Those same tutorials are now on my website. Upon my return from Berlin, I added a new option for the final project in my Holocaust course syllabus: To use the CENTROPA material and style to create an original video slideshow telling the life-family story of a survivor in the CENTROPA archives and databases. A few of my students did video projects for their final in the fall. They can be viewed on the “Student Video Showcase” page of my website which is www.professorgair.com. This spring, several students will also be making similar videos which will go online when they are completed. Students are required to meet with me as they plan so I can guide them and suggest ways to make sure it is done well.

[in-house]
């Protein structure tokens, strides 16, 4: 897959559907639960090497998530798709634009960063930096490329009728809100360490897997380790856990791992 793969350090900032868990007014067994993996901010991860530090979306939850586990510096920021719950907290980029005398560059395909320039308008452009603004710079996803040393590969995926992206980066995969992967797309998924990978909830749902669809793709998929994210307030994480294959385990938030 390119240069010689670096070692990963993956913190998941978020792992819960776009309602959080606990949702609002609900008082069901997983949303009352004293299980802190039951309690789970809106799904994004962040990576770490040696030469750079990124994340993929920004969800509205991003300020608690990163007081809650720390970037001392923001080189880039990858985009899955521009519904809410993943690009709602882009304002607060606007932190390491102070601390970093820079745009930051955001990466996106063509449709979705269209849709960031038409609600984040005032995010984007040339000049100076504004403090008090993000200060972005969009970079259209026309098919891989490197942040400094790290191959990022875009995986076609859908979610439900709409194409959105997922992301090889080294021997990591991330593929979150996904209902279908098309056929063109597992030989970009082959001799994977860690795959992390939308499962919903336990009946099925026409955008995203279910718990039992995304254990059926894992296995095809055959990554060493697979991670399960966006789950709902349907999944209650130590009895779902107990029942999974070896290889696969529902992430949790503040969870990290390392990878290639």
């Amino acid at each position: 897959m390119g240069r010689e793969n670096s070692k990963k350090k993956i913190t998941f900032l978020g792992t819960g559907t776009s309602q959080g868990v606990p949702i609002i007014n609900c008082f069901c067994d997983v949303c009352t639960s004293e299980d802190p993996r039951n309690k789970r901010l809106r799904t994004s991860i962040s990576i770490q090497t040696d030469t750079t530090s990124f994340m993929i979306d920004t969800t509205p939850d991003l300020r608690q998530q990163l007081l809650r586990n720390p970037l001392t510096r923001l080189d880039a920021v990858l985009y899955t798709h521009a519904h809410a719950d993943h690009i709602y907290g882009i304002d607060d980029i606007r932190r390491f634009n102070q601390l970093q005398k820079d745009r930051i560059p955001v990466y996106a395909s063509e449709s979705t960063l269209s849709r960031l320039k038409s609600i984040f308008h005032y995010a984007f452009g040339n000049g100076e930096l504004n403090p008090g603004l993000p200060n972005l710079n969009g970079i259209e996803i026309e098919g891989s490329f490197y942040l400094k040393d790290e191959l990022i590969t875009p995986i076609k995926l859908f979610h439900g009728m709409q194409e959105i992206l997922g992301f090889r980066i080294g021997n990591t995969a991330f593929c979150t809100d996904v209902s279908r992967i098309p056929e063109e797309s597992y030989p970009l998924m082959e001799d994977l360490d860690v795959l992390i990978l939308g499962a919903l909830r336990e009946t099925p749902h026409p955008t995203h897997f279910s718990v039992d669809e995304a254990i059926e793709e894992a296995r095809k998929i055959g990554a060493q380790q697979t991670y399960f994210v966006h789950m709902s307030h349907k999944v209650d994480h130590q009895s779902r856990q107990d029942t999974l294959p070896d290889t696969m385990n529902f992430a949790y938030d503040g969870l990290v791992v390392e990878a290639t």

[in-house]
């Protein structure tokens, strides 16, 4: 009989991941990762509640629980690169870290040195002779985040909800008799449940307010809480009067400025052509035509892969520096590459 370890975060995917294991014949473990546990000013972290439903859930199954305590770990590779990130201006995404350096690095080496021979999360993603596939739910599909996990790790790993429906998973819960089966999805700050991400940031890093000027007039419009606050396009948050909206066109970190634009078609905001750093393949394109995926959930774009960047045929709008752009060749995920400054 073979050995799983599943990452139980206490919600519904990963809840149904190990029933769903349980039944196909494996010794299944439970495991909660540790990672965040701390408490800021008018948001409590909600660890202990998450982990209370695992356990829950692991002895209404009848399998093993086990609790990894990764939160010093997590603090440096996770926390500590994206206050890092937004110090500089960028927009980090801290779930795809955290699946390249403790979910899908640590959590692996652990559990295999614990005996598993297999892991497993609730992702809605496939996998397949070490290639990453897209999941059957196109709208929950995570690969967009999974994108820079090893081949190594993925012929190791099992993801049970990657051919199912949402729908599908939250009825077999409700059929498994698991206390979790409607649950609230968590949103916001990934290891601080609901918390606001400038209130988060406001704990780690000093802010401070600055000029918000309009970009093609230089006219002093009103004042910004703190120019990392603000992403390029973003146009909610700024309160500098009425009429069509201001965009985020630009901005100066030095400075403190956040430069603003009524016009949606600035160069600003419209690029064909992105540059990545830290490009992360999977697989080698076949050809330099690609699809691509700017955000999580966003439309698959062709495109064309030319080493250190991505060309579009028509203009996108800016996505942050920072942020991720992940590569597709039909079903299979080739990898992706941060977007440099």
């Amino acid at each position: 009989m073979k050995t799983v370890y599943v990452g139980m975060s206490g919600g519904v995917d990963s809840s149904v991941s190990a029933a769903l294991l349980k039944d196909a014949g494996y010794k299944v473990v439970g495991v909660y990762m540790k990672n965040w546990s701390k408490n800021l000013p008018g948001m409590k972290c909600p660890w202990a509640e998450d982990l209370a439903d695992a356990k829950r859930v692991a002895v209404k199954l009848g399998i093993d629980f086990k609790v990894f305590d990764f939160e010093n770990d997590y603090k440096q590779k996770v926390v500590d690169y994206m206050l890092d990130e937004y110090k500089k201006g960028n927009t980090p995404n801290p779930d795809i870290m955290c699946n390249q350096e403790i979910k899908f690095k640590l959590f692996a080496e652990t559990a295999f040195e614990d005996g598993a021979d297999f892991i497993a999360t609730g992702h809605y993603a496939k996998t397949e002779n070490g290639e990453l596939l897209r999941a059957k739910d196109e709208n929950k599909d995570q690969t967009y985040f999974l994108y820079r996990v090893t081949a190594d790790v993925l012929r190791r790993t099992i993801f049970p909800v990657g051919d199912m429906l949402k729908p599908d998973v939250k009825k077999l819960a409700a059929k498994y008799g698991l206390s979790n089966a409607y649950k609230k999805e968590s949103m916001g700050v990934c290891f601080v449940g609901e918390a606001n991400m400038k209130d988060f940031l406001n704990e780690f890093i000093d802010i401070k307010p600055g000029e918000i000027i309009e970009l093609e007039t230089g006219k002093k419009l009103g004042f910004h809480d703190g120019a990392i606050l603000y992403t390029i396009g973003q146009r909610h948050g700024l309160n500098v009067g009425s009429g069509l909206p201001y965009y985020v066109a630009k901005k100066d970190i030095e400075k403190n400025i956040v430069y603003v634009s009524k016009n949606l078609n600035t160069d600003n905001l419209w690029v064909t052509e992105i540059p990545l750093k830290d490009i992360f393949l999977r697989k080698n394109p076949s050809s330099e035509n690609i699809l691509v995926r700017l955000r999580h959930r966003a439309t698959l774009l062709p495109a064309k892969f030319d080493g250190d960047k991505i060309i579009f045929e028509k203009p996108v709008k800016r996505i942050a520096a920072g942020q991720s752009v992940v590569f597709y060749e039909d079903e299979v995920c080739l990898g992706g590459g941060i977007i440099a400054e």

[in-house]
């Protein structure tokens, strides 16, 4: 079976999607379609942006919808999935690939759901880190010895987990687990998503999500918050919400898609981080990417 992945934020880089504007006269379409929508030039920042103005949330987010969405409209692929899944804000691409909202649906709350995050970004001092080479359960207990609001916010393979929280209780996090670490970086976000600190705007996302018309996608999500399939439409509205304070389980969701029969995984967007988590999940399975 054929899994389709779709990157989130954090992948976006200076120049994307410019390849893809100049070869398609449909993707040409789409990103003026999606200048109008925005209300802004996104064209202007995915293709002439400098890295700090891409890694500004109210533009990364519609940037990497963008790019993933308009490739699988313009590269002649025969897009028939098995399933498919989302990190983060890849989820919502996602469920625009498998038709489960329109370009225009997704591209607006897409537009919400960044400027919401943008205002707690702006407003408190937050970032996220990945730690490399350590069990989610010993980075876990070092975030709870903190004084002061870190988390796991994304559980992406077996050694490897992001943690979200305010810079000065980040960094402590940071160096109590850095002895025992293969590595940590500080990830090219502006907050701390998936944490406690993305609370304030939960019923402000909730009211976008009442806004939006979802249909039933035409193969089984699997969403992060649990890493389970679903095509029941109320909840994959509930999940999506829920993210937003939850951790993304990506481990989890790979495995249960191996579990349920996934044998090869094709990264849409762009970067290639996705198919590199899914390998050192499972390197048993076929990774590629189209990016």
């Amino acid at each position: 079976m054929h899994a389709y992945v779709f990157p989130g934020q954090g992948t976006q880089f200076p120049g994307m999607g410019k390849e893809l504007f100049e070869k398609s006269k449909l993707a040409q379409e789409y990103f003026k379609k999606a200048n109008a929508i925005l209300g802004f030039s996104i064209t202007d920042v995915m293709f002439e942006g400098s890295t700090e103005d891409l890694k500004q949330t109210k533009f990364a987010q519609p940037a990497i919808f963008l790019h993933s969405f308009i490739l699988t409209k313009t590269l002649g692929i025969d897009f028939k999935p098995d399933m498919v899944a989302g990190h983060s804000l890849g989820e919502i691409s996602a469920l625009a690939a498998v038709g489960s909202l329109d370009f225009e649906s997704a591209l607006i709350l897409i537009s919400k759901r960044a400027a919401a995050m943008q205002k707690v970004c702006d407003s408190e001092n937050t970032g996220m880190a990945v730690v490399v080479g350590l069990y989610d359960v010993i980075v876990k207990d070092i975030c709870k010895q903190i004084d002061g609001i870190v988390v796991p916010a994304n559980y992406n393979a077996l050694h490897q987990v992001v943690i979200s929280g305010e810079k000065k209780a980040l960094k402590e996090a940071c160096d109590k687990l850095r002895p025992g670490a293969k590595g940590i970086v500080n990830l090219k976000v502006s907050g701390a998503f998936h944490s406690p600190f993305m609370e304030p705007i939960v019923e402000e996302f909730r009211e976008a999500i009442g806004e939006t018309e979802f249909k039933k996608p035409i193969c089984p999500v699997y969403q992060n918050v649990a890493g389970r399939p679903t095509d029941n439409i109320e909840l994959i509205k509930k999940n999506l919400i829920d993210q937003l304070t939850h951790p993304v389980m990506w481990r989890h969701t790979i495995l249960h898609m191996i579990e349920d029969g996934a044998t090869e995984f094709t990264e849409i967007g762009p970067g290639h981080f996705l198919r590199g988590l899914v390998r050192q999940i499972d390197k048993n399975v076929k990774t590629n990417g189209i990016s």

The endowed chairs are important and we at Valencia are quite blessed to have such a resource. They offer us an opportunity to hone our skills, further knowledge of our craft, and regenerate and broaden our commitment to the profession and thus directly influence student learning through better scholarships and teaching. The benefactors, as always, are the students sitting in our classrooms. The chairs give us an opportunity to enrich the already rich environment that Valencia is known for. It adds a dimension to our “learning centered approach” that the normal budgetary funds cannot cover. It adds to our skill set and makes us the leaders we are in the world of community colleges. I am so proud every single time I am a recipient of an endowed chair. My face lights up and I truly get excited with the new opportunity it provides me. Words are not adequate to express my deepest gratitude to Valencia Foundation and administration of the college for giving me the opportunity to be reborn each time my project is accepted for a chair.